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Fin clipping and hope that studies return Lake Shelbyville muskies to their former glory

Fin clipping, tracking and studying are among the reasons for hope that Shelbyville will rebound as a destination lake for muskie anglers.

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Four dozen volunteers and workers from the IDNR, Army Corps of Engineers and the Illinois Natural History Survey worked to fin clip muskies at Jake Wolf Memorial Fish Hatchery for an ongoing project at Lake Shelbyville.
Dale Bowman

TOPEKA, Ill.--Simple truth.

``Shelbyville used to be a destination lake,’’ fisheries biologist Mike Mounce said.

That was true not only for Illinois’ muskie anglers but out-of-staters, too.

Shelbyville still holds the Illinois muskie record (38 pounds, 8 ounces). It was caught April 20, 2002 by Matt Carmean while he was walleye fishing below the Lake Shelbyville spillway. It was 50 3/4 inches long.

But in 2007 a mysterious die-off of muskies, discovered June 5, occurred. It did not seem to impact other fish. The muskie fishery at Lake Shelbyville has never fully recovered.

There have been ongoing efforts to revive the muskie fishery to its former glory.

The latest project, in collaboration with Illinois Natural History Survey, Illinois Department of Natural Resources, U.S. Army Corps of Engineers and the Illini Muskies Alliance, is examining muskellunge stocking success in Lake Shelbyville.

Part of that process came Monday with the fin clipping of thousands of muskies at Jake Wolf Memorial Fish Hatchery by 48 people, a mix of volunteers and professionals from the IDNR, USACE and INHS.

Fin clipping? I’m glad so many people asked.

``Fin clipping is a method of mark and recapture,’’ explained Randy Kramer, a first year master’s student at the University of Illinois/INHS who is heading the muskie study.

``When the fish is caught, this identifying mark allows us to say when and where a fish was stocked. The purpose is to locate better stocking sites and track their movements. We will use various methods to recapture the marked muskellunge, including electrofishing, trap nets, and angler catches.’’

Three thousand of the 11,000 had their right pelvic fin clipped off, while the rest of the fin-clipped muskie were done on the left pelvic fin.

The right-clipped group were going to the rearing pond, while the left-clipped ones were released this week. In case you are wondering, the right and left designation is the fish’s right or left. If I try to explain that any more I will end up doing a ``Who’s on First?’’ routine.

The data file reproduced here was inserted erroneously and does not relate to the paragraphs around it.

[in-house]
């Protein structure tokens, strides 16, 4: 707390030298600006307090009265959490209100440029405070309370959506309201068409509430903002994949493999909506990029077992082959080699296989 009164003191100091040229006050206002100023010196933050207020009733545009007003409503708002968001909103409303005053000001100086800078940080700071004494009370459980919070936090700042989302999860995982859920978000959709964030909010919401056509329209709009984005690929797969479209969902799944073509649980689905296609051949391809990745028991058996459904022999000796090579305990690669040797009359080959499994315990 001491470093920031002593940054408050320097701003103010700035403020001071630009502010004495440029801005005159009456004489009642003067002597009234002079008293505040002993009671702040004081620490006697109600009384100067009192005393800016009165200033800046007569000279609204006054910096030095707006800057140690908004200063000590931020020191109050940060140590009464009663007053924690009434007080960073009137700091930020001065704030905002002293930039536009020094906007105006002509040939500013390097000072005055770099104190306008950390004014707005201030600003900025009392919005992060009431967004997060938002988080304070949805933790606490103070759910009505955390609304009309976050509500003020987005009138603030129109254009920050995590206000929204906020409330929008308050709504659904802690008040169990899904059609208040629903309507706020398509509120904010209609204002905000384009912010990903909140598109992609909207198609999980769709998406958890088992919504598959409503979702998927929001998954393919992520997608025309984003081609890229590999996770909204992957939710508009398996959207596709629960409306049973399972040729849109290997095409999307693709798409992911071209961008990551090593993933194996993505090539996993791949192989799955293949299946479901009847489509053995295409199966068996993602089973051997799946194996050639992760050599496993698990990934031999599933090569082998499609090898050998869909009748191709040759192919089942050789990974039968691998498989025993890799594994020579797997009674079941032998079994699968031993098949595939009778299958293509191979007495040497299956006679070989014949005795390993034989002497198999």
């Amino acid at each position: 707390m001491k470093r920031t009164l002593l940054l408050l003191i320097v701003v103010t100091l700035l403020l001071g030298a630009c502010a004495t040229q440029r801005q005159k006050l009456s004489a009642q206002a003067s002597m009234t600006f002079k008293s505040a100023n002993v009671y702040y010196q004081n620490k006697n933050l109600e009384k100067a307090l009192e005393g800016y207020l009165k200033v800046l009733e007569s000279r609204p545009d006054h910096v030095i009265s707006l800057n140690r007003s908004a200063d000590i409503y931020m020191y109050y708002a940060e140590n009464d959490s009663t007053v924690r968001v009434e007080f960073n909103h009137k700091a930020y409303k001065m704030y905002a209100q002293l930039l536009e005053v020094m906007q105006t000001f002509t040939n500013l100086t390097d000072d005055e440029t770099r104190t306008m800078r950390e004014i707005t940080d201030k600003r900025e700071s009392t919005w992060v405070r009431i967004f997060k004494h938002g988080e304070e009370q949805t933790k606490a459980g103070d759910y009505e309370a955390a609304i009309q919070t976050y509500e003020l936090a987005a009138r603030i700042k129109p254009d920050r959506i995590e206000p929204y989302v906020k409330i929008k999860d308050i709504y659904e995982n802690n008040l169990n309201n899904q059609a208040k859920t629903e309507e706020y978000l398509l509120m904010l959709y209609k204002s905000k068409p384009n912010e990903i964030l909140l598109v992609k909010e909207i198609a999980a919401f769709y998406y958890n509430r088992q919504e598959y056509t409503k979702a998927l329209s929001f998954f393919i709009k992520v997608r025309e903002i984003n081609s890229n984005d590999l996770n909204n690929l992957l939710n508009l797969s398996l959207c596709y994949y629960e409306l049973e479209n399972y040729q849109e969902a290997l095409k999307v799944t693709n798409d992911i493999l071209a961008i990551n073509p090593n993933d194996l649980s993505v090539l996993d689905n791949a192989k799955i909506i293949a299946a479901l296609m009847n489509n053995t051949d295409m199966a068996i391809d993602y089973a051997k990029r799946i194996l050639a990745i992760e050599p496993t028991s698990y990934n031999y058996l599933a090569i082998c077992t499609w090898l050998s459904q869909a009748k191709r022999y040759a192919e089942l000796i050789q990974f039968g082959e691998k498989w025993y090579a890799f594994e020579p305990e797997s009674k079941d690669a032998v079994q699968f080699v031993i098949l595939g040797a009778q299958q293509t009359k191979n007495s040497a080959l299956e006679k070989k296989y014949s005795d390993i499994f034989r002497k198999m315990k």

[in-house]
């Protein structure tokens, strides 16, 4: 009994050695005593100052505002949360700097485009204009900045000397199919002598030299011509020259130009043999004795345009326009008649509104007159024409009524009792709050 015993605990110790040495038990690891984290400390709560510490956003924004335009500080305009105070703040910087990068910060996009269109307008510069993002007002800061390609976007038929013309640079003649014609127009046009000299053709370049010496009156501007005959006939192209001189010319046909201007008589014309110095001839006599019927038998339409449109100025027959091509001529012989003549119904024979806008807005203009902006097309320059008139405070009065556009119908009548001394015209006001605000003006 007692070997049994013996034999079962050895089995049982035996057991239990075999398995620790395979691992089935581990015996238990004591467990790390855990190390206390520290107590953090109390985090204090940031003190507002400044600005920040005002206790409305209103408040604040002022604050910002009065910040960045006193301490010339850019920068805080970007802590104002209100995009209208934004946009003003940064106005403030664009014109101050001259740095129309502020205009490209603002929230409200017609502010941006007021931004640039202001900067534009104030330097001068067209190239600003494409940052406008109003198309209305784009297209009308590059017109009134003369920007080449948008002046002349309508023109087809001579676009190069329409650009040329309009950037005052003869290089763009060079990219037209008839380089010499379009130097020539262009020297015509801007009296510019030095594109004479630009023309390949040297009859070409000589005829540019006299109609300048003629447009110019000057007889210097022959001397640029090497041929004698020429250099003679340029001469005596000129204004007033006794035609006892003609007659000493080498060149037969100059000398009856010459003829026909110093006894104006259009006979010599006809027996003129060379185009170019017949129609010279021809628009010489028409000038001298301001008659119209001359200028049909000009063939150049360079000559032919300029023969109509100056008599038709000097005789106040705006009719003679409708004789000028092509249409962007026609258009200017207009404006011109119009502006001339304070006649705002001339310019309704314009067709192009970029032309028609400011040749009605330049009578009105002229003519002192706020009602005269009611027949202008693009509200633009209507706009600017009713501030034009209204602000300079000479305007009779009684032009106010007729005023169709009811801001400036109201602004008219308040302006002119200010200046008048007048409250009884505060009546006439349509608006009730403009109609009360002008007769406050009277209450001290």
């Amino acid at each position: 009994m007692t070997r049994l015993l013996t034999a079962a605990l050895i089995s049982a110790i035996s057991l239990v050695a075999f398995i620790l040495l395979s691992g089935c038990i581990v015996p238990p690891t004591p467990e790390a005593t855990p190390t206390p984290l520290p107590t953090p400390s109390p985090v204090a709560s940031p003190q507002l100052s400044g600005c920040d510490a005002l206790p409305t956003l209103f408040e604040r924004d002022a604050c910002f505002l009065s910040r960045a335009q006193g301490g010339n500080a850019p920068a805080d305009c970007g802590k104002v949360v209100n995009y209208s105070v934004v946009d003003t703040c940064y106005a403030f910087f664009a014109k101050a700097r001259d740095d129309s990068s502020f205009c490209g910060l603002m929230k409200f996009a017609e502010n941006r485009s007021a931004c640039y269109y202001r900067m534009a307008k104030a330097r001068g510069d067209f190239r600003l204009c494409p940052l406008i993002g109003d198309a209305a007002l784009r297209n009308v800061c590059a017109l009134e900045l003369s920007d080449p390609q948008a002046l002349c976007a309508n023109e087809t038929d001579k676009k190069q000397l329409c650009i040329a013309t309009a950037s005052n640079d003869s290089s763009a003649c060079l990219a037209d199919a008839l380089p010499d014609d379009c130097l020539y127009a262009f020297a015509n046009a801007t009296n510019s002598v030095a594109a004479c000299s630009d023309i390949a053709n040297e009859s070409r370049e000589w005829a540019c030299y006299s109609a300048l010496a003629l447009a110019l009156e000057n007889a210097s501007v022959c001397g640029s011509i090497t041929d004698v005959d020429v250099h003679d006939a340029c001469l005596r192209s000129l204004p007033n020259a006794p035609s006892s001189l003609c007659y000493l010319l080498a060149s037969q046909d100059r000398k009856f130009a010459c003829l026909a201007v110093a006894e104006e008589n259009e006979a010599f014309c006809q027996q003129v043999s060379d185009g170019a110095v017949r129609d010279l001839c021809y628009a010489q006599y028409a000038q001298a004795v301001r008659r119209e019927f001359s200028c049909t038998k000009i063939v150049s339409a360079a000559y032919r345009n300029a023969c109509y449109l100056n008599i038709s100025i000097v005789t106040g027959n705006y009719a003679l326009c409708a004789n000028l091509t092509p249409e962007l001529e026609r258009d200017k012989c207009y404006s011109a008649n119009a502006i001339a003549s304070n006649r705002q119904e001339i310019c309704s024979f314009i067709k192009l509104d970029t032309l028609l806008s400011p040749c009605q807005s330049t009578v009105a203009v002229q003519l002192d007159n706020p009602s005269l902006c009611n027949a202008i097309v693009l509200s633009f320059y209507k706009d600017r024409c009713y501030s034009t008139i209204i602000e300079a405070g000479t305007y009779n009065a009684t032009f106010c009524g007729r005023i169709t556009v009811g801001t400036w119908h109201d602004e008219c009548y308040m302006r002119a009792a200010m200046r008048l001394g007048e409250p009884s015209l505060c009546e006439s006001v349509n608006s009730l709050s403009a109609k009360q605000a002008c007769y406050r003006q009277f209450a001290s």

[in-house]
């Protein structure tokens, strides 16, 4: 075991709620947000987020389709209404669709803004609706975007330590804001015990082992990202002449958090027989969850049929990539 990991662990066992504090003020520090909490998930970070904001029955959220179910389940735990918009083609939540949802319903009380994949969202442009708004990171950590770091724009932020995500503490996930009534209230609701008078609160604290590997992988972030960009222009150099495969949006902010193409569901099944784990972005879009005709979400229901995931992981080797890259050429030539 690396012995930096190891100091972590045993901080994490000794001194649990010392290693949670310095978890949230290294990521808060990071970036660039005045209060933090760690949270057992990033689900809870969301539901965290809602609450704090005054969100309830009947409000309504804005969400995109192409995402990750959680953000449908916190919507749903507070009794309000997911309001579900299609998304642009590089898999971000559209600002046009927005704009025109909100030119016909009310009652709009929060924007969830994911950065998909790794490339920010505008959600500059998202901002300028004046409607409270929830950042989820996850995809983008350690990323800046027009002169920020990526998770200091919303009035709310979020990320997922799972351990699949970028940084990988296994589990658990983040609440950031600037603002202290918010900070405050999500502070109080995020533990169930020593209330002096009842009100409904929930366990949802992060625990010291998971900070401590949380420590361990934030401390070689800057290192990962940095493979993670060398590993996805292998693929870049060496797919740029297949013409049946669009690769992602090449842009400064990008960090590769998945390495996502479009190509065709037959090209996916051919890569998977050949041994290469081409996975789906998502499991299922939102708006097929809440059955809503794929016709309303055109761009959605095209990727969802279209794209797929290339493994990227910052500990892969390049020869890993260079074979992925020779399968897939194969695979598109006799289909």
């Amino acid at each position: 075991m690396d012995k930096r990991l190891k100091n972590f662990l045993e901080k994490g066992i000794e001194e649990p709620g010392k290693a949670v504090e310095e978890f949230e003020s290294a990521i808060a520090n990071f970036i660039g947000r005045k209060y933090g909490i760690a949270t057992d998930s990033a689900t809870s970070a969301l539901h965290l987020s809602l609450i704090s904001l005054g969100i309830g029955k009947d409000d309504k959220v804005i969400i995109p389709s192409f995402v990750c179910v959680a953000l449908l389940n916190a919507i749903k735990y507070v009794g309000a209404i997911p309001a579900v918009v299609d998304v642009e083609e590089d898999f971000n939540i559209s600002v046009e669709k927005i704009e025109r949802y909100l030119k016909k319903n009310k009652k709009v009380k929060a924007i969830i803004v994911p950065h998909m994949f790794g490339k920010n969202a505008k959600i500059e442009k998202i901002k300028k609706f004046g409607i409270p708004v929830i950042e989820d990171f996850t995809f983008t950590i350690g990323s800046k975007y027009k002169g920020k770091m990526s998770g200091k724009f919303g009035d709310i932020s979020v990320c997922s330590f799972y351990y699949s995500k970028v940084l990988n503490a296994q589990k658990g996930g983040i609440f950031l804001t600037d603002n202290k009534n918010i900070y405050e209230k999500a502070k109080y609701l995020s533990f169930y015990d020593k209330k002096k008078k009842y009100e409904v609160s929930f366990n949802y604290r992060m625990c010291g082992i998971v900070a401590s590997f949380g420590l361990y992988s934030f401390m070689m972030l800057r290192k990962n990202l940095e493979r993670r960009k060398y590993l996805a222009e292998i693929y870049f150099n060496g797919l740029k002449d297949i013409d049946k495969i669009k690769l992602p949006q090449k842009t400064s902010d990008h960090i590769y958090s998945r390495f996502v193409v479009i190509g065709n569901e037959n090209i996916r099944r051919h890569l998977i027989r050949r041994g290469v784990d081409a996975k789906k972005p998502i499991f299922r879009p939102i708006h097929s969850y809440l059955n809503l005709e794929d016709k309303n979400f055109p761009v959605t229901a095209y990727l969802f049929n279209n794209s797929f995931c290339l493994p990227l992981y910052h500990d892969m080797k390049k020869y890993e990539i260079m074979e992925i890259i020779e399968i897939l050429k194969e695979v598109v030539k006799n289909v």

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The clipping of a pelvic fin on a muskie at Jake Wolf Memorial Fish Hatchery.
Dale Bowman

As to the technique for fin clipping, I watched hatchery manager Scott Shasteen work solo, bracing the fish against the side of the trough and making a clean sharp clip.

Mounce recommended that others work in pairs, one holding the fish and the other clipping the fin.

Once while surveying the situation, Mounce announced, ``Make sure you get 100 percent of the fin off or it will grow back.’’

There was a rhythm to doing thousands of fish. One person walked over to the hatchery truck--the muskies were spawned at the hatchery from brood stock captured at Spring Lake, then raised to that 10- to 12-inch size at the hatchery--and handed an empty net up to hatchery tech Kent Lehman.

He netted a batch of muskie, then handed the net back. The net was laid in the long sections of water-filled trough. Then each muskie was removed, individually clipped, after which the fish tossed in hatchery pools while sharp-eyed counters with clickers counted the thousands.

When the net was empty, each pair doing the clipping repeated the process.

Near the end, Shasteen had Mounce and Jon Summers, operations manager for the USACE at Lake Shelbyville, measure each of the muskies they clipped. From what I deciphered, most of them were skewing toward the 12-inch size.

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Jon Summers, Lake Shelbyville operations manager for the Army Corps of Engineers, works with IDNR fisheries biologist Mike Mounce at Jake Wolf Memorial Fish Hatchery on fin-clipping and measuring muskie destined for Lake Shelbyville.
Dale Bowman

Kramer talked while he worked with Carly Fenstermacher, a fisheries technician with INHS.

He said 50 muskies will be fitted with acoustic transmitting tags. A bunch of receivers have been placed around the lake, plus he said, ``I will be out a couple times a week following them around with a transmitter.’’

That is one part of the study, how the fish move.

After being fin-clipped the muskie were transported for stocking into Shelbyville or further growing at the Fin and Feathers nursery pond at Shelbyville.

This week, 4,000 were released at the Wolf Creek and another 4,000 at Wilborn Creek. Plus, the 3,000 in the rearing pond will be released in December.

Mounce said in the rearing ponds, they will be fed bluegill, gizzard shad and green sunfish, much more variety than they had been having at the hatchery on fatheads.

That is another part of the study, seeing if the muskie finished off in the rearing pond fare better.

Kramer said that if an angler does catch a muskellunge they should report it online at ifishillinois.org/science/muskie_survey.php.

``Additionally, they can email me to let me know when and where the fish was caught and if it was fin clipped,’’ Kramer emailed Kramer, whose email is kramerr@illinois.edu.

And maybe eventually the mystery of the Lake Shelbyvi

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Muskies in the net before being fin clipped at Jake Wolf Memorial Fish Hatchery before being transported to Lake Shelbyville.
Dale Bowman

lle muskie will be deciphered.